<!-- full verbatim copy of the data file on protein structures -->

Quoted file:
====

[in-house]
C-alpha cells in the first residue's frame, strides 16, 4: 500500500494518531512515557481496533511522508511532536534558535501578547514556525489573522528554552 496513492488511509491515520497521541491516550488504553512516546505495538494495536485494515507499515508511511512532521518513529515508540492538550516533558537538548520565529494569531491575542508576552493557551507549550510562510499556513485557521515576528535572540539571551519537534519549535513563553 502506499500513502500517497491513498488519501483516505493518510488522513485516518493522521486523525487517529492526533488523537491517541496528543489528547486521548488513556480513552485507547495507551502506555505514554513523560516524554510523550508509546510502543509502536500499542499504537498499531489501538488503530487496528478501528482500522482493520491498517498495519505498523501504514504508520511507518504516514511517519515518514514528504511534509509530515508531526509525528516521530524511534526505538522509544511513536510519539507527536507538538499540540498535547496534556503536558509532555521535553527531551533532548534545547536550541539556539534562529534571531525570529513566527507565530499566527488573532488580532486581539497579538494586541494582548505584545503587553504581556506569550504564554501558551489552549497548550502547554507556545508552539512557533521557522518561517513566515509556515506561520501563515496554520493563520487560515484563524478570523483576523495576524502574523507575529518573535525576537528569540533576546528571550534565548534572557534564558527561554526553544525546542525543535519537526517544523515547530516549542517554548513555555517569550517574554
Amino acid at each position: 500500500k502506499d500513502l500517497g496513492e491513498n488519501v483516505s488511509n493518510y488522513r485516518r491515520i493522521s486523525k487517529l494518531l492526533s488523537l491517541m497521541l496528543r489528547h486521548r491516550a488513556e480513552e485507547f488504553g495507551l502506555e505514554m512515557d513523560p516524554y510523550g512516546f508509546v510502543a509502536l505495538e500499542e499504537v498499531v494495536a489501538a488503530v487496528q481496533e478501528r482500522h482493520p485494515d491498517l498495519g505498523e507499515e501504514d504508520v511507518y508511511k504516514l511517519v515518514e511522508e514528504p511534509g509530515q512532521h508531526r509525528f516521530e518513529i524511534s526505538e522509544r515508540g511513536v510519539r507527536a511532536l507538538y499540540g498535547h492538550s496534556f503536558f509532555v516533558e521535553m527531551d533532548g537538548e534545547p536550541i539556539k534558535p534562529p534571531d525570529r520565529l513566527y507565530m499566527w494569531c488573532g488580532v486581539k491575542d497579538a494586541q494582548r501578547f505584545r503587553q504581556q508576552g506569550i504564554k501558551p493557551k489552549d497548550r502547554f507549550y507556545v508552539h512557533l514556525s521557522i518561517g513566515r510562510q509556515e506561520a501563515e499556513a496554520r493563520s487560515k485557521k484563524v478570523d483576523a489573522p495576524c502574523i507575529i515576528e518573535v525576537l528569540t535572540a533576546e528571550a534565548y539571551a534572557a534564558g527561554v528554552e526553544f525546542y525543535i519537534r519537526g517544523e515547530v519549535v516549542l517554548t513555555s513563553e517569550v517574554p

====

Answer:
[in-house]
C-alpha cells in the first residue's frame, strides 16, 4: 500500500494518531512515557481496533511522508511532536534558535501578547514556525489573522528554552 496513492488511509491515520497521541491516550488504553512516546505495538494495536485494515507499515508511511512532521518513529515508540492538550516533558537538548520565529494569531491575542508576552493557551507549550510562510499556513485557521515576528535572540539571551519537534519549535513563553 502506499500513502500517497491513498488519501483516505493518510488522513485516518493522521486523525487517529492526533488523537491517541496528543489528547486521548488513556480513552485507547495507551502506555505514554513523560516524554510523550508509546510502543509502536500499542499504537498499531489501538488503530487496528478501528482500522482493520491498517498495519505498523501504514504508520511507518504516514511517519515518514514528504511534509509530515508531526509525528516521530524511534526505538522509544511513536510519539507527536507538538499540540498535547496534556503536558509532555521535553527531551533532548534545547536550541539556539534562529534571531525570529513566527507565530499566527488573532488580532486581539497579538494586541494582548505584545503587553504581556506569550504564554501558551489552549497548550502547554507556545508552539512557533521557522518561517513566515509556515506561520501563515496554520493563520487560515484563524478570523483576523495576524502574523507575529518573535525576537528569540533576546528571550534565548534572557534564558527561554526553544525546542525543535519537526517544523515547530516549542517554548513555555517569550517574554
Amino acid at each position: 500500500k502506499d500513502l500517497g496513492e491513498n488519501v483516505s488511509n493518510y488522513r485516518r491515520i493522521s486523525k487517529l494518531l492526533s488523537l491517541m497521541l496528543r489528547h486521548r491516550a488513556e480513552e485507547f488504553g495507551l502506555e505514554m512515557d513523560p516524554y510523550g512516546f508509546v510502543a509502536l505495538e500499542e499504537v498499531v494495536a489501538a488503530v487496528q481496533e478501528r482500522h482493520p485494515d491498517l498495519g505498523e507499515e501504514d504508520v511507518y508511511k504516514l511517519v515518514e511522508e514528504p511534509g509530515q512532521h508531526r509525528f516521530e518513529i524511534s526505538e522509544r515508540g511513536v510519539r507527536a511532536l507538538y499540540g498535547h492538550s496534556f503536558f509532555v516533558e521535553m527531551d533532548g537538548e534545547p536550541i539556539k534558535p534562529p534571531d525570529r520565529l513566527y507565530m499566527w494569531c488573532g488580532v486581539k491575542d497579538a494586541q494582548r501578547f505584545r503587553q504581556q508576552g506569550i504564554k501558551p493557551k489552549d497548550r502547554f507549550y507556545v508552539h512557533l514556525s521557522i518561517g513566515r510562510q509556515e506561520a501563515e499556513a496554520r493563520s487560515k485557521k484563524v478570523d483576523a489573522p495576524c502574523i507575529i515576528e518573535v525576537l528569540t535572540a533576546e528571550a534565548y539571551a534572557a534564558g527561554v528554552e526553544f525546542y525543535i519537534r519537526g517544523e515547530v519549535v516549542l517554548t513555555s513563553e517569550v517574554p